C3 Framework 4 Dimensions


The C3 Framework has four dimensions. To help visualize the dimensions, Lauren Schreiber Brown, Illinois college professor and history teacher, broke down the 108 page C3 Framework into a chart.

Compelling and Supporting Questions

1. Developing questions and planning inquiries through the use of compelling questions and supporting questions.

Compelling questions address significant problems or issues and may not have an answer. Supporting questions are used to address the compelling question and typically have an answer.

What is the difference between essential questions and compelling questions?

Dr. Grant Wiggins, author of Understanding By Design and education speaker, addresses the differences and provides examples of compelling and supporting questions. Dr. Wiggins says "it’s only “compelling” if it leads to debate and no final “official” answer.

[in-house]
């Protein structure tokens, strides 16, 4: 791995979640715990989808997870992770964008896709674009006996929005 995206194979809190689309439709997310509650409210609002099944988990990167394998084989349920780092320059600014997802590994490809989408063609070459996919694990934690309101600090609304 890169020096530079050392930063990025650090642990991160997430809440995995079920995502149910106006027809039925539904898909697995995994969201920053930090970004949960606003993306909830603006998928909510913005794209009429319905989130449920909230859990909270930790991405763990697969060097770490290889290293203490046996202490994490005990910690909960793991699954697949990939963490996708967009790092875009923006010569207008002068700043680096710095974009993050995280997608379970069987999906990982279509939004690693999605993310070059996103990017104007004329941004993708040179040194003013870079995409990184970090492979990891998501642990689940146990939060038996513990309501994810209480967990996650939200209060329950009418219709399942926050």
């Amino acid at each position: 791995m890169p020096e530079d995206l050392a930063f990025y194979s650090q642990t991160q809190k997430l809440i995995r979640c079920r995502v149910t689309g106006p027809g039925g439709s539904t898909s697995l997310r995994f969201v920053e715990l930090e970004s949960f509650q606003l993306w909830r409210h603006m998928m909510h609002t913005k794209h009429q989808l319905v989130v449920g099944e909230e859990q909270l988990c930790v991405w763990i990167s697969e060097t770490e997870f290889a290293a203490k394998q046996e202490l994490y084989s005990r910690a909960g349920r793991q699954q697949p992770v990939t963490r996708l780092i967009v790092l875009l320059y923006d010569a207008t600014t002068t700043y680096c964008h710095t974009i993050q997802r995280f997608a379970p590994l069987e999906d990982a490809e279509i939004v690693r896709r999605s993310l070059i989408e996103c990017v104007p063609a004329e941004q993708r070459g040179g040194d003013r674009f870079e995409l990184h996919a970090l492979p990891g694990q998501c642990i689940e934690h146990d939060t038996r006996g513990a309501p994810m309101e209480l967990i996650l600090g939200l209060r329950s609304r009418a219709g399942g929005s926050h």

Further examples of Geography compelling questions are included in the Connecticut Social Studies Framework Geography excerpt.

The Discipline Dimension: Geography

2. Pages 40-44 of the C3 document outline the disciplinary concepts and tools that students need to understand Geography.


Evaluating Sources & Using Evidence:


3. Dimension 3 builds on the skills students need to analyze information and come to a conclusion. These skills include:
gathering and evaluating sources
developing claims
using evidence to support claims

In addition, this section closely supports the CCSS ELA/Literacy anchor standards.



Communicating Conclusions & Taking Informed Action

4. Dimension 4 also closely supports the CCSS ELA/Literacy anchor standards.


Example:

Page 66-68 of the C3 Framework document provides an integrated example of the 4 dimensions for a Geography topic.